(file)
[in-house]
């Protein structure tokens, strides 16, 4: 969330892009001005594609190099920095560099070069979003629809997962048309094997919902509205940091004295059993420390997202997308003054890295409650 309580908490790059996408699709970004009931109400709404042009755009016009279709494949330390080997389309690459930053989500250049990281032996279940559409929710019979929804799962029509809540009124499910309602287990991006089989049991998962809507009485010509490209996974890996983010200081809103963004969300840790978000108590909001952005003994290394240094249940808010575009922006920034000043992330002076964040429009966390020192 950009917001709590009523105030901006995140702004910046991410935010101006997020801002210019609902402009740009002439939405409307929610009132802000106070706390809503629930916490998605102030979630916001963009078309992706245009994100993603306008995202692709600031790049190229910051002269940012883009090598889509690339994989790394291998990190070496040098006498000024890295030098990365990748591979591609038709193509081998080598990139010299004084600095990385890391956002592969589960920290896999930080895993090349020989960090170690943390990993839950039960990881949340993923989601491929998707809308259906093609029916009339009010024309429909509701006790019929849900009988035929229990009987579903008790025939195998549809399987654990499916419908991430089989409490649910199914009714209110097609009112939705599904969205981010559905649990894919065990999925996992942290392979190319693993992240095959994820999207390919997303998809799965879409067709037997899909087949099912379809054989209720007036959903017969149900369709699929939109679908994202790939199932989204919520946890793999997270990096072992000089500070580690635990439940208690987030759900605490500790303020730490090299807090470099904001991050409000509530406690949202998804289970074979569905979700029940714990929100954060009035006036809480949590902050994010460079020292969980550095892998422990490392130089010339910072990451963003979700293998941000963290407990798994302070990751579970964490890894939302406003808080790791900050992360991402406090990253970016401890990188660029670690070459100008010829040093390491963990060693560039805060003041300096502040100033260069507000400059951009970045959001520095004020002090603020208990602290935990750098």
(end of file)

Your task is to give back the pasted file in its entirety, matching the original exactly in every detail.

[in-house]
């Protein structure tokens, strides 16, 4: 969330892009001005594609190099920095560099070069979003629809997962048309094997919902509205940091004295059993420390997202997308003054890295409650 309580908490790059996408699709970004009931109400709404042009755009016009279709494949330390080997389309690459930053989500250049990281032996279940559409929710019979929804799962029509809540009124499910309602287990991006089989049991998962809507009485010509490209996974890996983010200081809103963004969300840790978000108590909001952005003994290394240094249940808010575009922006920034000043992330002076964040429009966390020192 950009917001709590009523105030901006995140702004910046991410935010101006997020801002210019609902402009740009002439939405409307929610009132802000106070706390809503629930916490998605102030979630916001963009078309992706245009994100993603306008995202692709600031790049190229910051002269940012883009090598889509690339994989790394291998990190070496040098006498000024890295030098990365990748591979591609038709193509081998080598990139010299004084600095990385890391956002592969589960920290896999930080895993090349020989960090170690943390990993839950039960990881949340993923989601491929998707809308259906093609029916009339009010024309429909509701006790019929849900009988035929229990009987579903008790025939195998549809399987654990499916419908991430089989409490649910199914009714209110097609009112939705599904969205981010559905649990894919065990999925996992942290392979190319693993992240095959994820999207390919997303998809799965879409067709037997899909087949099912379809054989209720007036959903017969149900369709699929939109679908994202790939199932989204919520946890793999997270990096072992000089500070580690635990439940208690987030759900605490500790303020730490090299807090470099904001991050409000509530406690949202998804289970074979569905979700029940714990929100954060009035006036809480949590902050994010460079020292969980550095892998422990490392130089010339910072990451963003979700293998941000963290407990798994302070990751579970964490890894939302406003808080790791900050992360991402406090990253970016401890990188660029670690070459100008010829040093390491963990060693560039805060003041300096502040100033260069507000400059951009970045959001520095004020002090603020208990602290935990750098």